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Klyuyev’s solar energy companies shine brightly

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May 20, 2011, 1:38 a.m. | Ukraine — by Yuriy Onyshkiv

Party of Regions lawmaker Serhiy Klyuyev (L) and his brother, Deputy Prime Minister Andriy Klyuyev, are capitalizing on government incentives to go big into solar energy, but can non-insiders get the same deals?
© UNIAN

Yuriy Onyshkiv

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Ukraine’s renewable energy market looks more promising, especially with the adoption of green-tariff price incentives for electricity from renewable energy sources.
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Anonymous May 20, 2011, 9:34 a.m.    

This may very well be a market distortion and it is a good point, on a separate note the complete sector of finance/banking causes enormous market distortion (and empowerment of some parties) possible due to its absurd laws of practice (which combine private business without proper means of consumer selection).

However not all governmental regulation (on different geographical levels) is bad, the consumer selection process can be too ineffective and regulation is needed, a free market is not the same as an anarchical market where businesses can do whatever they please. Though I doubt preferential treatment is a good means for this purpose.

So governmental regulation is not always a distortion of the market, it may more effectively apply the interests of the people. Though I think it is correct that it is a distortion in this case, and it is not good that businesses are supported on the basis of governmental connections rather than their honest work.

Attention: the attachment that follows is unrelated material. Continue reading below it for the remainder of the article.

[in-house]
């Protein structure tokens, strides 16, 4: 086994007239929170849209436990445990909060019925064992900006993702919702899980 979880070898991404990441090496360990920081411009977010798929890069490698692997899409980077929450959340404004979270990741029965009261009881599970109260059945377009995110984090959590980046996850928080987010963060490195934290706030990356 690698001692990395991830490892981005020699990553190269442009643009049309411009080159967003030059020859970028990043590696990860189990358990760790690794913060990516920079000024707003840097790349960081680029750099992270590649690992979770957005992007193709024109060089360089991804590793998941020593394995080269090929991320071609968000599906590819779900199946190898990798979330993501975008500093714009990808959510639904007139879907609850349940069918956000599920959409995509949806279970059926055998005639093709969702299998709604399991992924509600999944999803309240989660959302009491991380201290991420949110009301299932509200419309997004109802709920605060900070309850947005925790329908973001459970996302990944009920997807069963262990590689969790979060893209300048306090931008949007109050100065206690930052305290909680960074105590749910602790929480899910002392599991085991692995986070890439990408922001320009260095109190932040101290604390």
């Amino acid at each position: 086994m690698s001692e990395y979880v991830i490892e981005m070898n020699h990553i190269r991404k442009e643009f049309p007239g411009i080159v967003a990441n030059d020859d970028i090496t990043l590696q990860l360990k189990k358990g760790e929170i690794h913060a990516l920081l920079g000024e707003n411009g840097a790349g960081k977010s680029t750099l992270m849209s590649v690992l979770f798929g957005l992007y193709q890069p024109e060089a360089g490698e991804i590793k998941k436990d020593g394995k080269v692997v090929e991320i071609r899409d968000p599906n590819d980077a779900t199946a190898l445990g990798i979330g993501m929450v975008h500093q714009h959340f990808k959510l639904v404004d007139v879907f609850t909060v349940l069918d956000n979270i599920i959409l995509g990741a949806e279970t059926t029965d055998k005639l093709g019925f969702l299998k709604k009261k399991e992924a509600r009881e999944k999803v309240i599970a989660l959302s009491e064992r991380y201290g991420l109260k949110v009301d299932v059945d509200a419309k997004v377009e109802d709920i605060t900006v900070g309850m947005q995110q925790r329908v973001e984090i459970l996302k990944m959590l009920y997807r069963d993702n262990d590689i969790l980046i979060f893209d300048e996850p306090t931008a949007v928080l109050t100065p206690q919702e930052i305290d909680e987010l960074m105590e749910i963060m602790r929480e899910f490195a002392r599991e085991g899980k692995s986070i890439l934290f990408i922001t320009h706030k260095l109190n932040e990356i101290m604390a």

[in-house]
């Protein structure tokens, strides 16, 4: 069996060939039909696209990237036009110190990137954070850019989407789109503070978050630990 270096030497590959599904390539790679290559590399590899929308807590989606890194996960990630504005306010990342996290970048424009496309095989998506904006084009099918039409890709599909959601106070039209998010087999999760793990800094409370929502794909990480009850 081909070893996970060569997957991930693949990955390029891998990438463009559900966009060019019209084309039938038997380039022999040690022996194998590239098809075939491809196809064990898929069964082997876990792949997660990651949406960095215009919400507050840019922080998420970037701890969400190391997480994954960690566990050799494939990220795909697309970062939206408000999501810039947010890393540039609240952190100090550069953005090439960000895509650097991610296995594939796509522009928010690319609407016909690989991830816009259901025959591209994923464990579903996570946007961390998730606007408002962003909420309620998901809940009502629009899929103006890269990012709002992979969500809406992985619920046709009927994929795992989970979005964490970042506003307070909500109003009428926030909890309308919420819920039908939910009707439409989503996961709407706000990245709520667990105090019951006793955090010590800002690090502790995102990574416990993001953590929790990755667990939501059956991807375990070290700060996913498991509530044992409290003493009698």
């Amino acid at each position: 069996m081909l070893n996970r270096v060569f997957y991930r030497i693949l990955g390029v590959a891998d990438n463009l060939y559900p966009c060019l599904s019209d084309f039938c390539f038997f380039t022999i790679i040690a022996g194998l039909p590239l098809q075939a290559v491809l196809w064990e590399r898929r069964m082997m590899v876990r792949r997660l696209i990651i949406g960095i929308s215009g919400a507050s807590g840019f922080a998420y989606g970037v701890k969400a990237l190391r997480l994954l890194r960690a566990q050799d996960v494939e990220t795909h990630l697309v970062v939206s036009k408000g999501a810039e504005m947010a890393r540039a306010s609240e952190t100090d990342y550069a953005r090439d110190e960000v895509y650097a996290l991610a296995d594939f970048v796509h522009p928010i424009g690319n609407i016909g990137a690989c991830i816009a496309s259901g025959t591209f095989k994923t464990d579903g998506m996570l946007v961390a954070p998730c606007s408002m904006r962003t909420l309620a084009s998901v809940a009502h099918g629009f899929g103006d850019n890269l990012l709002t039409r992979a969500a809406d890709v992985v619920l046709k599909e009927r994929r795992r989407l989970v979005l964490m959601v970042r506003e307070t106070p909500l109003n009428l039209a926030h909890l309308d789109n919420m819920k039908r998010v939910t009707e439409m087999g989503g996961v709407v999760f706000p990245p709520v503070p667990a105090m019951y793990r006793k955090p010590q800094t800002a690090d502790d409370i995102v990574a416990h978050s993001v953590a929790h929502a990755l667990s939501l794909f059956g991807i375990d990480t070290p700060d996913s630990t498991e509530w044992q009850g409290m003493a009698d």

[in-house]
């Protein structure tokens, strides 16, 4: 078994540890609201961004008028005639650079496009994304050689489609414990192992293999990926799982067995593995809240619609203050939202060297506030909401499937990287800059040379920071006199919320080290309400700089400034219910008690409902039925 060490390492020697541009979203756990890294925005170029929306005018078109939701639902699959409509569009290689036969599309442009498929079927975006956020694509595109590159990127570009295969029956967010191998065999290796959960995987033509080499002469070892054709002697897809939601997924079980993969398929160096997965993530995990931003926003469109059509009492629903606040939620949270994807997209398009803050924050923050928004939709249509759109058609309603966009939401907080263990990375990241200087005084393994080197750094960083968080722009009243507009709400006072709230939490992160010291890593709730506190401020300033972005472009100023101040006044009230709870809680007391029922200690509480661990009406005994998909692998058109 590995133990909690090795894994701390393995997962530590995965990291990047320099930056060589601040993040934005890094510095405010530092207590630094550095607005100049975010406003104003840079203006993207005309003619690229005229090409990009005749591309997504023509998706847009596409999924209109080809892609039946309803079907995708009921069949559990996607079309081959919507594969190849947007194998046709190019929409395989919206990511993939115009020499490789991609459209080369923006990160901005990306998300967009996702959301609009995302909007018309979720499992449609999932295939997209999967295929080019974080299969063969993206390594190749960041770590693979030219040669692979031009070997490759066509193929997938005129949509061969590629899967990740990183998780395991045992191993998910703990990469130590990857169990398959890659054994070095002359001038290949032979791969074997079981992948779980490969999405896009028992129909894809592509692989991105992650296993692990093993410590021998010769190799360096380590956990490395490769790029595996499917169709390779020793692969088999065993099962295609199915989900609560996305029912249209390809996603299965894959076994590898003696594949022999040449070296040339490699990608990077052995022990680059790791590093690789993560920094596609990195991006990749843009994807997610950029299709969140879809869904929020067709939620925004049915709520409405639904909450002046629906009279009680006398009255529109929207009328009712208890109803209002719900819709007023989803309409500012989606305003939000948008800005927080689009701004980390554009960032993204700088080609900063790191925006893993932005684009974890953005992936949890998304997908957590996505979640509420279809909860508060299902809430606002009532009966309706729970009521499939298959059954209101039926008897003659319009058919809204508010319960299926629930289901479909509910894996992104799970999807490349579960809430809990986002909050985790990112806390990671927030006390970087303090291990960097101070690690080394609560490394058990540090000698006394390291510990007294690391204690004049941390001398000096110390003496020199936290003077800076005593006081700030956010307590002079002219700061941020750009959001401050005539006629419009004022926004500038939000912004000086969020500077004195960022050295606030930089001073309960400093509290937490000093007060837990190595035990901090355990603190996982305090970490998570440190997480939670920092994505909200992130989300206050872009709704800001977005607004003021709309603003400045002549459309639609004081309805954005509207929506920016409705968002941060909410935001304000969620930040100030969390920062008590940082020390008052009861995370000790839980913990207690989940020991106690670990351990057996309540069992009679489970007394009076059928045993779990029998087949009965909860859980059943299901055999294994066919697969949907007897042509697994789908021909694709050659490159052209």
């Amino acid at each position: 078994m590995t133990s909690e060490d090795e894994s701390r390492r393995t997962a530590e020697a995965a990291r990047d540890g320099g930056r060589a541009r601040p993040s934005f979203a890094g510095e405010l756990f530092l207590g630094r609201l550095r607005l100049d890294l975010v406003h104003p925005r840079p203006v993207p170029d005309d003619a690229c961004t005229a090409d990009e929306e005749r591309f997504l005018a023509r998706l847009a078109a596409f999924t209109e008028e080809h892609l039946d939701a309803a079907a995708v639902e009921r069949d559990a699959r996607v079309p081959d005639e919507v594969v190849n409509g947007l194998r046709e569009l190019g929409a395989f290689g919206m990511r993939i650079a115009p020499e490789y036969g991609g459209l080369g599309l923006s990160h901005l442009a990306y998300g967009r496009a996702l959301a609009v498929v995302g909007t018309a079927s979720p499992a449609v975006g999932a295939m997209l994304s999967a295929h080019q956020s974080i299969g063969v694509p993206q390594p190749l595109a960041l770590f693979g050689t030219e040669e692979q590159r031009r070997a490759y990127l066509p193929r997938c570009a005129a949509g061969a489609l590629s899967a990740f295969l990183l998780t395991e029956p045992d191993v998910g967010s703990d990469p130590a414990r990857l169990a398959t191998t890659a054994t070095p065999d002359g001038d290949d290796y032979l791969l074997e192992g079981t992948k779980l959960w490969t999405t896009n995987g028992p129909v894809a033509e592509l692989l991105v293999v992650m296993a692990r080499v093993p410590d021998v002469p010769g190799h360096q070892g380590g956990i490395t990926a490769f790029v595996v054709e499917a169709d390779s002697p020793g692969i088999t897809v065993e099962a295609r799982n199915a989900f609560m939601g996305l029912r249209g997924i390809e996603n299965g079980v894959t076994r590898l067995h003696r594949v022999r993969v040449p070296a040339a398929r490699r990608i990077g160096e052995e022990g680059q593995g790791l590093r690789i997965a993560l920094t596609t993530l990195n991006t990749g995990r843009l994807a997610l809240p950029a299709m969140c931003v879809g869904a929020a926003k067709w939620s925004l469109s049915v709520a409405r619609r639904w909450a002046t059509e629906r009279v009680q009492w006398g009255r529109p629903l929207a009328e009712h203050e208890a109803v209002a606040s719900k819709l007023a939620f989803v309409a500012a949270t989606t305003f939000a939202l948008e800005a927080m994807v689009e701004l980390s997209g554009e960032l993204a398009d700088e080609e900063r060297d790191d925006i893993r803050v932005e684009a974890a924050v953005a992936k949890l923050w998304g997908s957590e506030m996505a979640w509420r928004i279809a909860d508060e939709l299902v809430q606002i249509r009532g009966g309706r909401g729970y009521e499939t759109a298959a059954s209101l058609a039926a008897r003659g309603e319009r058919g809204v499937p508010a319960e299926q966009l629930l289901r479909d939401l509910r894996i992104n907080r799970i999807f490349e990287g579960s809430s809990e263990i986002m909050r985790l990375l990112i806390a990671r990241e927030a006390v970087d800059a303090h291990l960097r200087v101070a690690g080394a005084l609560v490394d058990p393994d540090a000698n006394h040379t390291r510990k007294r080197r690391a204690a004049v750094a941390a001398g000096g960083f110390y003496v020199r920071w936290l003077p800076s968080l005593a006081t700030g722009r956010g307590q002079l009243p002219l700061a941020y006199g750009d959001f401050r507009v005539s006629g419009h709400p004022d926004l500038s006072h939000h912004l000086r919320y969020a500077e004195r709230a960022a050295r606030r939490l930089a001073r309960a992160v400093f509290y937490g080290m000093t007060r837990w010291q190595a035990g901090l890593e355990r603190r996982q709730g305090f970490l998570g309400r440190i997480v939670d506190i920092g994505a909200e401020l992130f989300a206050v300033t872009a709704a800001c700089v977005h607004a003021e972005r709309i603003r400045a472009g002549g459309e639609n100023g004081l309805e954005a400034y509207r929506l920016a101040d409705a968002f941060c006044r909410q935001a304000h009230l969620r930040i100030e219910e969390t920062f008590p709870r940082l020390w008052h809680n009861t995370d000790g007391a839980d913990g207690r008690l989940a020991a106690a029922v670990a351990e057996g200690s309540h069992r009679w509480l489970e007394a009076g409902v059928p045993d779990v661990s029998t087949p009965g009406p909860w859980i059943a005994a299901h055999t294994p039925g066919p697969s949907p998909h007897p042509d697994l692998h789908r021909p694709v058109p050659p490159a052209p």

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Anonymous May 20, 2011, 9:38 a.m.    

To clarify, the free maket's purpose is that businesses deemed good by and for the people should be supported. Governmental regulation (again, on different levels) does not necessarely distort this purpose but may serve it.

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Anonymous May 20, 2011, 10:52 a.m.    

You cannot substitute nuclear power with solar power. Ukraine have a lot of heavy industry facilities that cannot be powered by such unstable and environment dependant power source.

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Anonymous May 20, 2011, 5:57 p.m.    

It’s clear that is unlikely now to provide large enterprises with solar power. But you're wrong concerning conditions for development. The sun shines much better in Crimea than in Germany, which is a leader in this branch.

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Anonymous May 20, 2011, 5:58 p.m.    

Personally I do not consider wrong that the state encourages the development. That is a European-wide practice which is seems to me effective. In terms of alternative sources we are currently ahead of Russia. The potential is huge and must be used fully.

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Anonymous May 21, 2011, 12:22 a.m.    

it becomes clear to everyone that if you are not close to the government, then you will not be able to develop these types of energy.”

Read more: http://www.kyivpost.com/news/nation/detail/104860/#ixzz1MvigbE9w

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